And Here's The Entirety Of 'Alice In Wonderland' In Emoji

And Here's The Entirety Of 'Alice In Wonderland' In Emoji

Literature traditionalists, avert your eyes. A designer with a deep-seated passion for emoji has taken on the translation of some of the finest works in the pop culture canon into, yes, twin dancers, prayer hands and smiley poops.

Joe Hale may very well be the world's first emoji author. His pièce de résistance, in our humble opinions, is his adaptation of Lewis Carroll's 27,500-word novel Alice in Wonderland into a 25,000+ emoji lattice.


"My translation was inspired by the psychedelic atmosphere of Walt Disney's classic animated film and the memory of happy summer days wandering through the city of London," Hale told The Huffington Post. He cites the influence of William Burroughs' writings on hieroglyphics and the Buddhist concept of visualization on his website.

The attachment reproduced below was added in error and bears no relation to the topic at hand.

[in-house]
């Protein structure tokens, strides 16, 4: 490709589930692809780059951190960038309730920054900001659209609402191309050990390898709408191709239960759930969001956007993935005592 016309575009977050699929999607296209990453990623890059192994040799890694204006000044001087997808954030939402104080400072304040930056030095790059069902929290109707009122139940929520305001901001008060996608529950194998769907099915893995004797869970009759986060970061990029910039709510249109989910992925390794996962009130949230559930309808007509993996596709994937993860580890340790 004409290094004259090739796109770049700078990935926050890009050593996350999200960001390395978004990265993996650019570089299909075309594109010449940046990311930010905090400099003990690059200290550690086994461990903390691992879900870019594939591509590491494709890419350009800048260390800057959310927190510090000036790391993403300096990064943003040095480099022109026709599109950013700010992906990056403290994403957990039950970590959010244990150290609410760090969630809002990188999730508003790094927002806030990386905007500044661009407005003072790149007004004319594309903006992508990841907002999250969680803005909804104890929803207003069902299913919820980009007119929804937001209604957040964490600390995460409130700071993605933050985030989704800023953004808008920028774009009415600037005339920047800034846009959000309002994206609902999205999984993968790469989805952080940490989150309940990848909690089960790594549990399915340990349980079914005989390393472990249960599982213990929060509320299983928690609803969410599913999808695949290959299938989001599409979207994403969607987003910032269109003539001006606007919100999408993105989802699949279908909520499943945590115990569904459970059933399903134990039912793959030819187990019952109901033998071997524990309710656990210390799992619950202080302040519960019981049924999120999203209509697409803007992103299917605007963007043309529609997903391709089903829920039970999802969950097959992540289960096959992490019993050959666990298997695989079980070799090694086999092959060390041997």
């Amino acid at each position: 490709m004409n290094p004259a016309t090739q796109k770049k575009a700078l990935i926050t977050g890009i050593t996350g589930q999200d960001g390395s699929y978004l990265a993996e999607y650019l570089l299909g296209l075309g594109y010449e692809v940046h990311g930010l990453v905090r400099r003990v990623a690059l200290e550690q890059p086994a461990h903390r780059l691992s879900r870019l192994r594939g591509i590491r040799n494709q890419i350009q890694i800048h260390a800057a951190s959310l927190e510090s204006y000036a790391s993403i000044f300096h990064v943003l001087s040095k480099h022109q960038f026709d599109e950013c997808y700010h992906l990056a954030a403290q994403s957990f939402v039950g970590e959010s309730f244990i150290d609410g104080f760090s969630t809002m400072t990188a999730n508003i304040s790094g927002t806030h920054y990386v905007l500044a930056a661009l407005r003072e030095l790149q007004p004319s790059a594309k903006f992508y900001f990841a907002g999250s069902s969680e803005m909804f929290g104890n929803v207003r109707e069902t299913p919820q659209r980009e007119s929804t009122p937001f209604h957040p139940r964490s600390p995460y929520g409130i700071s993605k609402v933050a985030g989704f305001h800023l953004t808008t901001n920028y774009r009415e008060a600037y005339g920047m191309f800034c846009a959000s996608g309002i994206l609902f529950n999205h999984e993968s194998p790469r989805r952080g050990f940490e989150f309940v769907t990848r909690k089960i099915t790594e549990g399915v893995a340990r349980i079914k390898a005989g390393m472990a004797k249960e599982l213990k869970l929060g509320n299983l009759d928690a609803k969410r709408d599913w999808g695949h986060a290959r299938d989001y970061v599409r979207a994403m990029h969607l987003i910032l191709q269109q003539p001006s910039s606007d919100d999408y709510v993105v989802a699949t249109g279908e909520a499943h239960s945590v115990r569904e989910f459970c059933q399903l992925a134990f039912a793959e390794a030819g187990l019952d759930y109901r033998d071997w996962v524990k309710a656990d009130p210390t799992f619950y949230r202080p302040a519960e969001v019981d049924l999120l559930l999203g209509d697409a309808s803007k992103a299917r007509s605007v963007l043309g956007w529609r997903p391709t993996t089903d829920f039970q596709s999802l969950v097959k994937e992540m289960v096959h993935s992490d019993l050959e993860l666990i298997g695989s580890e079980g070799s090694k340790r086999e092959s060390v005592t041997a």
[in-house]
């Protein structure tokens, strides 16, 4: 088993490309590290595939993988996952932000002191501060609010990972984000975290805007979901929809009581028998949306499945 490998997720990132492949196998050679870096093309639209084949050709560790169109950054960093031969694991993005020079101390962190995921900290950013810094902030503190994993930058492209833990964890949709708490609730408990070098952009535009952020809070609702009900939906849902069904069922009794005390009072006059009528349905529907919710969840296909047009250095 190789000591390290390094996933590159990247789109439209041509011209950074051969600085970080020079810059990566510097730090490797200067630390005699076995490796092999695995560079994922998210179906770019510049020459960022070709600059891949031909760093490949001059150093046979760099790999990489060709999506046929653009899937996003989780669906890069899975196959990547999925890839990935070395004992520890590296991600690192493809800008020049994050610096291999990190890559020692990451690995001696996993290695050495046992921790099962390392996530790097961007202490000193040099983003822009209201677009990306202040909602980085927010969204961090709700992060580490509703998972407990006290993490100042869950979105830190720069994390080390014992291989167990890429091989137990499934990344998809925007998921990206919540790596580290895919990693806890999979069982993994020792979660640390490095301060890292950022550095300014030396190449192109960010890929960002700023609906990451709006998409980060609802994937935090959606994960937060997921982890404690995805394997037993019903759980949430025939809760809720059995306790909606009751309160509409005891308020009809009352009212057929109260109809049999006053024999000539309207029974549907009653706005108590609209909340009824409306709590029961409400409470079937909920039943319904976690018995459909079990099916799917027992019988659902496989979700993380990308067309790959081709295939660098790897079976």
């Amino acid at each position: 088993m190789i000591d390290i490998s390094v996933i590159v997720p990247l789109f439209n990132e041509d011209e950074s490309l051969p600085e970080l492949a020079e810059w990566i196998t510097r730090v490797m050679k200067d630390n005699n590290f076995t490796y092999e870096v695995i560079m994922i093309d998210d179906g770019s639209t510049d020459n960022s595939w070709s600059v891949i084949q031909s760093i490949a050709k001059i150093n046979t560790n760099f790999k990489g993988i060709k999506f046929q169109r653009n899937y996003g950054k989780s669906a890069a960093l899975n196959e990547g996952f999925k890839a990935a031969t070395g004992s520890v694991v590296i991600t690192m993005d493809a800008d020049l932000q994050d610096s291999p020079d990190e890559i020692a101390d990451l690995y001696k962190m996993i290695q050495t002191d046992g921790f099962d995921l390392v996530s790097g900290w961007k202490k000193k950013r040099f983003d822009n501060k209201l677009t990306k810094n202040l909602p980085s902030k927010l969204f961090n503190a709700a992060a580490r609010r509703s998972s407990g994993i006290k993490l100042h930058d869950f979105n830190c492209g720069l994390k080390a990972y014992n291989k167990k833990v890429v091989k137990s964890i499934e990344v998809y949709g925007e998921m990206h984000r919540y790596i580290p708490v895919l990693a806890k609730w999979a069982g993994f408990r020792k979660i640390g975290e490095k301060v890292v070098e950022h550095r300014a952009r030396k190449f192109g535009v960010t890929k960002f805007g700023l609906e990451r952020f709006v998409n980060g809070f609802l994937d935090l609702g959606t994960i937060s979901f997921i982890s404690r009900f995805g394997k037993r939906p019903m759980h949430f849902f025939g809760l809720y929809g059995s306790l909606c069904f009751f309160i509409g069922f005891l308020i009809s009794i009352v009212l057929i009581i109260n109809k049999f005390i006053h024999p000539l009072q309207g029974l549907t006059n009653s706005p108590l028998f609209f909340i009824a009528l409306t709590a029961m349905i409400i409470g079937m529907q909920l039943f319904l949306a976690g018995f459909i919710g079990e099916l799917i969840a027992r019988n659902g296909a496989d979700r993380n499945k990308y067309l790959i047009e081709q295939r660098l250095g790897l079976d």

Hale recommends reading his emoji interpretation alongside Carroll's original for an enhanced emoji experience, hoping his visual accessory will serve as "a visual aid to inspire the imagination and think about the magical world of Wonderland." If you're into it, check out his newest adaptation, this time of J. M. Barrie's Peter Pan. Instead of "Wonderland," it's appropriately called "Neverland."

If you're having trouble zooming in on Hale's masterpiece, he translated some selections:

"And what is the use of a book," thought Alice, "without pictures or conversations?"
"We're all mad here"
"Off with her head!"

For more emoji-centric interpretations of artistic masterpieces, check out Carla Gannis' take on Hieronymus Bosch's "Garden of Earthly Delights" and Spencer Sarson's rendition of Taylor Swift's "Shake It Off."

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